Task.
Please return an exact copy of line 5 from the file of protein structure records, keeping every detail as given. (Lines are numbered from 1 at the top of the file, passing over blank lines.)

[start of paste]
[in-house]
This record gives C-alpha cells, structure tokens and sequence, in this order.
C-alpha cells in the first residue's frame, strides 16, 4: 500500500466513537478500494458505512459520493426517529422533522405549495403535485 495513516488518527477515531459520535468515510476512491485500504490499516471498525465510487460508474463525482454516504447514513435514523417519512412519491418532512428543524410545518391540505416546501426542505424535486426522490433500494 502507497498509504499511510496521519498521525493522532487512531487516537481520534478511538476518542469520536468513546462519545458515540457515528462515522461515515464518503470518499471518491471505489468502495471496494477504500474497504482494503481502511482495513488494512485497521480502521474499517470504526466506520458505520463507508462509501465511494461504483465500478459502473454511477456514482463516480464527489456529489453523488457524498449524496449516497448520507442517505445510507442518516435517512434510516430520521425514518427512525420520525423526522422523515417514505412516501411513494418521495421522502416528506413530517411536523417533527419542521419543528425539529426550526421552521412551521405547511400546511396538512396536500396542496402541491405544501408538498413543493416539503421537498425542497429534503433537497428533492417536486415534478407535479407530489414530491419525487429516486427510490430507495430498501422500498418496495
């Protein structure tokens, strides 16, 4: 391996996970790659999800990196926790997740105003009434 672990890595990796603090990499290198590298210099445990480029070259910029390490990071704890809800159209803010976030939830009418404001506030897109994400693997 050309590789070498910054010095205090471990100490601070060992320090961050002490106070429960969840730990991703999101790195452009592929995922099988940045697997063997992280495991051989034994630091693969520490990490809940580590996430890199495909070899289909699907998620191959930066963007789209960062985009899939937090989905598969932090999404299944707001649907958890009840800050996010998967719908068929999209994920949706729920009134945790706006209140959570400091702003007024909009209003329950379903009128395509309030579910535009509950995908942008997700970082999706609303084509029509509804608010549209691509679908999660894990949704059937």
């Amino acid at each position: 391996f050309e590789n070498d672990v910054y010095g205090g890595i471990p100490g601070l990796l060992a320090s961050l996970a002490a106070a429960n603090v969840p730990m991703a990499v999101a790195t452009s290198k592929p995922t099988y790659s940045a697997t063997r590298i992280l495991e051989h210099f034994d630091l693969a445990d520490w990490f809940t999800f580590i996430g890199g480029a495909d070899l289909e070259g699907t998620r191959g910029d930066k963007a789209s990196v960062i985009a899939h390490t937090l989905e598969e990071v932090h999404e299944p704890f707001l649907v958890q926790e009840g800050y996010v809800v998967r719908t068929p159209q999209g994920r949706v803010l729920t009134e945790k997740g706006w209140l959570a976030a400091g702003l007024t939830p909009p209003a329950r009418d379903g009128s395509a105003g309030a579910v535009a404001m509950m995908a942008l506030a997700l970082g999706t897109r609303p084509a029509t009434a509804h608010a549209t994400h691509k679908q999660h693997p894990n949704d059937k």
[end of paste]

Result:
């Amino acid at each position: 391996f050309e590789n070498d672990v910054y010095g205090g890595i471990p100490g601070l990796l060992a320090s961050l996970a002490a106070a429960n603090v969840p730990m991703a990499v999101a790195t452009s290198k592929p995922t099988y790659s940045a697997t063997r590298i992280l495991e051989h210099f034994d630091l693969a445990d520490w990490f809940t999800f580590i996430g890199g480029a495909d070899l289909e070259g699907t998620r191959g910029d930066k963007a789209s990196v960062i985009a899939h390490t937090l989905e598969e990071v932090h999404e299944p704890f707001l649907v958890q926790e009840g800050y996010v809800v998967r719908t068929p159209q999209g994920r949706v803010l729920t009134e945790k997740g706006w209140l959570a976030a400091g702003l007024t939830p909009p209003a329950r009418d379903g009128s395509a105003g309030a579910v535009a404001m509950m995908a942008l506030a997700l970082g999706t897109r609303p084509a029509t009434a509804h608010a549209t994400h691509k679908q999660h693997p894990n949704d059937k």